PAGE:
MILAN — In light of the humanitarian, social and economic crisis affecting Ukraine following the Russian invasion, Pitti Uomo is showing its support of the country by inviting 12 Ukrainian designers to display their collections at the trade show, which runs through Friday.
The special project, titled “Ukrainian Fashion Now!”, is aimed at shedding a light on the fashion energy in the country and the resilience of local brands that have persevered despite the hardships. It was organized with the special contribution of local nonprofit organization Fondazione CR Firenze.
“For us, Ukraine is not so much what it is perceived today, given the difficult situation that we all know, but a country with which we have a longstanding and consolidated relationship,” said Raffaello Napoleone, Pitti Immagine’s chief executive officer. “We had Ukraine as guest nation at Pitti Uomo 85 in 2014.
“In this period, we thought it was essential to give a sign of help and support to those who suffer from this situation but must continue to create, be seen and be in the market, so there was no better chance than this one to show this strong link,” he added.
The collections, mostly of womenswear, will be displayed in a dedicated space inside the Fortezza da Basso’s Arsenale area on the first floor. Each Ukrainian designer played by their own rulebook but all seemed to be committed to telegraph their country’s cultural heritage.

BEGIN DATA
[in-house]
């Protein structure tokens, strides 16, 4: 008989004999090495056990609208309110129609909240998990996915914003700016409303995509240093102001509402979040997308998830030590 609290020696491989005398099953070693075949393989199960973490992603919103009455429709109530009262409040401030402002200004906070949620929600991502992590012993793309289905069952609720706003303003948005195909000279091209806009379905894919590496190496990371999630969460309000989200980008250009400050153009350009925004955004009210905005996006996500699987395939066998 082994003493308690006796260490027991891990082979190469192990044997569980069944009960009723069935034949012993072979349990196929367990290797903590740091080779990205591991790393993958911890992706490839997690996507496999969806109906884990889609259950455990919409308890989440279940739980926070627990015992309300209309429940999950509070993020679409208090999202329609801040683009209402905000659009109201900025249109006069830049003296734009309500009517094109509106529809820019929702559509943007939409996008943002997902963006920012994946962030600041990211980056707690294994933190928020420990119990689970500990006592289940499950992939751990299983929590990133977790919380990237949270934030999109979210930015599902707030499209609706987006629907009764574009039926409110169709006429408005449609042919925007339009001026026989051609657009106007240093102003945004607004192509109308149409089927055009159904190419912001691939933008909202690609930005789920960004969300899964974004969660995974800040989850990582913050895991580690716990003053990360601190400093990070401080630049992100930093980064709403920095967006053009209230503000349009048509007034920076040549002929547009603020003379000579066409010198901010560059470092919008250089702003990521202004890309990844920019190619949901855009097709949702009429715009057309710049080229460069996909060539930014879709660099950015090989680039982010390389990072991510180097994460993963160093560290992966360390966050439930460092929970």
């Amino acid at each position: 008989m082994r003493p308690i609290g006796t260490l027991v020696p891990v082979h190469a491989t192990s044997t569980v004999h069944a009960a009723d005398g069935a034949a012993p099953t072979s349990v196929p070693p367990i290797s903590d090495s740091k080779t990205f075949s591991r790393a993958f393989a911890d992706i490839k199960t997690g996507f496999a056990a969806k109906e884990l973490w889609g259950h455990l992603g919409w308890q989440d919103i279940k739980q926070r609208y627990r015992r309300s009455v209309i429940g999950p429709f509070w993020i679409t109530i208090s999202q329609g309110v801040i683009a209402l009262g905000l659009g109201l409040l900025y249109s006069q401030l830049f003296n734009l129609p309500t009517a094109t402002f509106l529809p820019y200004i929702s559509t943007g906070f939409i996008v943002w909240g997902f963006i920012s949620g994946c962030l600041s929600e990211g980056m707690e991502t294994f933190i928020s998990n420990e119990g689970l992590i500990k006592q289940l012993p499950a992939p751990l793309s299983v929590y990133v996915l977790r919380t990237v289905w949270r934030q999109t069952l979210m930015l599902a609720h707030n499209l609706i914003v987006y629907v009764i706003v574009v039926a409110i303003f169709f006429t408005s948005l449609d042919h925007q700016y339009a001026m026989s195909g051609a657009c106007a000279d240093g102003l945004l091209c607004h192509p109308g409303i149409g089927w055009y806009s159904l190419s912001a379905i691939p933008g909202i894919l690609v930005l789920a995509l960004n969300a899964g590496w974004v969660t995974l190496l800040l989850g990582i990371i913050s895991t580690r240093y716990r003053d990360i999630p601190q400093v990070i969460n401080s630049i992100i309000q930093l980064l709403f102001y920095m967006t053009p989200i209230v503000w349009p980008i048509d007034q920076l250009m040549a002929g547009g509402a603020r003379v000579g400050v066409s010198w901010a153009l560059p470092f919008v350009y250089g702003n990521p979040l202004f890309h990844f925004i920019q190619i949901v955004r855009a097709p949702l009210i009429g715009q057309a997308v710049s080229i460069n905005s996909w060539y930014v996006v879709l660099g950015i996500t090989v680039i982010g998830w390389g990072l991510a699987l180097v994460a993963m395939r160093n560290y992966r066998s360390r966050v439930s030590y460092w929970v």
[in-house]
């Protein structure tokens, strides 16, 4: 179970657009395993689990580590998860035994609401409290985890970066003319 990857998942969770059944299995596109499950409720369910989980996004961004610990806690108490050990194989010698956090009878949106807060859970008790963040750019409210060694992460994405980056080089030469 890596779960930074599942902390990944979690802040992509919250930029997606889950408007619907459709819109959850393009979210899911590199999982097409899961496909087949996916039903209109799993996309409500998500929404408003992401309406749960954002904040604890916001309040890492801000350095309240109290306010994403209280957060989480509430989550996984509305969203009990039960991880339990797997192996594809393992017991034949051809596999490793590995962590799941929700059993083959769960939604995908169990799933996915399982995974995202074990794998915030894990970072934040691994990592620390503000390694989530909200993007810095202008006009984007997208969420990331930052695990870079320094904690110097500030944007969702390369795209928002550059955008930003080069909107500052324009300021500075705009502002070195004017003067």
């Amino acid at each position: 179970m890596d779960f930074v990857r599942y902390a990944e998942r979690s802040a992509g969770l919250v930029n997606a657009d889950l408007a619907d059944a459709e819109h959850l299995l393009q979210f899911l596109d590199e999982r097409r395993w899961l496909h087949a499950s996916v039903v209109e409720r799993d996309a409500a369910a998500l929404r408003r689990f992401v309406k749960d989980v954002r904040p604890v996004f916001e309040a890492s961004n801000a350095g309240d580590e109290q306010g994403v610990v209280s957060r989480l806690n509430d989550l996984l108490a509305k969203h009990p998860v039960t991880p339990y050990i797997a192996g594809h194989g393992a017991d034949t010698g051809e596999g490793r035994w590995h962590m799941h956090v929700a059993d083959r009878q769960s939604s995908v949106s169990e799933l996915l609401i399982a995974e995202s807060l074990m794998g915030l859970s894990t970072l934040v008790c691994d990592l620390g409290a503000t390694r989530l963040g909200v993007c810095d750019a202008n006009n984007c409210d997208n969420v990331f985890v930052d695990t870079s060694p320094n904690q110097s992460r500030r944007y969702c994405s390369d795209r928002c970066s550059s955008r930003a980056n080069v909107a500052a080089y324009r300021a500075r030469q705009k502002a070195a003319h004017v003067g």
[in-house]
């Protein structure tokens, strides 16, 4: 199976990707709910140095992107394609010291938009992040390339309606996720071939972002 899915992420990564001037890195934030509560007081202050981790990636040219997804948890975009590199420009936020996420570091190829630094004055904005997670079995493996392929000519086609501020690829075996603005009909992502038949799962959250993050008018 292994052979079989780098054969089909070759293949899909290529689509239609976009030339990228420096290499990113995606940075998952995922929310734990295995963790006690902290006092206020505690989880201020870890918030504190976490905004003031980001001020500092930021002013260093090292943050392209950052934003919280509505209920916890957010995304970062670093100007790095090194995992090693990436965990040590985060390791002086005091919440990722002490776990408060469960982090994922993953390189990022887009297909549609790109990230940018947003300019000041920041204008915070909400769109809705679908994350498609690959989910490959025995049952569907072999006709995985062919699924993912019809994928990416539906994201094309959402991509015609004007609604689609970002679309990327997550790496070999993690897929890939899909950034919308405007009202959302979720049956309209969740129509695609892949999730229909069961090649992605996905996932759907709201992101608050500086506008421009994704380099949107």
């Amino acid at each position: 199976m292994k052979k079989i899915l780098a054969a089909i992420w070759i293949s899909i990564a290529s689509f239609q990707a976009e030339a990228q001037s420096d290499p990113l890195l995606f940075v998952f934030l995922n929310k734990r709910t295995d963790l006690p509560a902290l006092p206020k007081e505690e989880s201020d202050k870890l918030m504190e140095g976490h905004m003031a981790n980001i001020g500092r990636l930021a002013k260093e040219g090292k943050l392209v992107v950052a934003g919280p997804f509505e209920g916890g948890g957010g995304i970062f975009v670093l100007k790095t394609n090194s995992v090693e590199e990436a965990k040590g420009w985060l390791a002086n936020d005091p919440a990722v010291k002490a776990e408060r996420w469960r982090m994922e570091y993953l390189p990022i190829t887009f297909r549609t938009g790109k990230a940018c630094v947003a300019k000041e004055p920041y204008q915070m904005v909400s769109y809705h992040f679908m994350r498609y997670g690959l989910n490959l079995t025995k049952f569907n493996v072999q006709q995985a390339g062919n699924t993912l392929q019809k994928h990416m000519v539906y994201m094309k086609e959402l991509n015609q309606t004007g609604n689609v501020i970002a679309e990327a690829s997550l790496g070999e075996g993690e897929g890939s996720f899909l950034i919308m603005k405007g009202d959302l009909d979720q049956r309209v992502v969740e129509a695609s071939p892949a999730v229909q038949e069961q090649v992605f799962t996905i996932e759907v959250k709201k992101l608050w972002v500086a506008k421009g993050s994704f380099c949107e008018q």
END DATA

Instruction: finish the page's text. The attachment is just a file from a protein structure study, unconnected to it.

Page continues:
For instance, through its colorful garments, brand Gunia Project, founded by duo Natalia Kamenska and Maria Gavryluk, exalts traditional Ukrainian craftsmanship.
Gender fluidity is core to Kristina Bobkova’s brand identity as the designer breaks stereotypes and offers items providing women with confidence and femininity. Traditional tropes of men’s tailoring are reinterpreted by Katerina Kvit, who offers fitted sartorial styles crafted from earth-toned materials, while Viktoranisimov’s aesthetic combines military and business attire, produced with sustainable textiles.
Ukrainian creatives are also adding a sensual touch, as seen in the collection of Gudu, which emphasizes femininity with a modern twist, and Lilia Litkovskaya’s bold silhouettes, refined tailoring and contemporary style.
On the opposite end of the spectrum, minimalism is explored by Yulia Yefimtchuk, which is also seen in the collection of Manufacture de Lin, a Kyiv-based brand that eschews seasonal trends to produce timeless fashion.
The exhibition will have ample space for colorful prints and patterns, as in Poustovit’s offering. Designer Liliia Poustovit teamed with graphic artists to add a contemporary touch to dreamy dresses.
Apparel will not be the sole focus in the “Ukrainian Fashion Now!” area, however. As part of the project, Pitti Uomo invited jewelry brand Guzema, founded by Valeriya Guzema, to show her refined gold jewels embellished with diamonds, as well as Oberig, which creates colorful pieces employing precious stones inspired by ancient Ukrainian ornaments.
Pitti Uomo will also mount a special photographic exhibition of Ukrainian duo Synchrodogs, whose work focuses on the relationship between mankind and nature.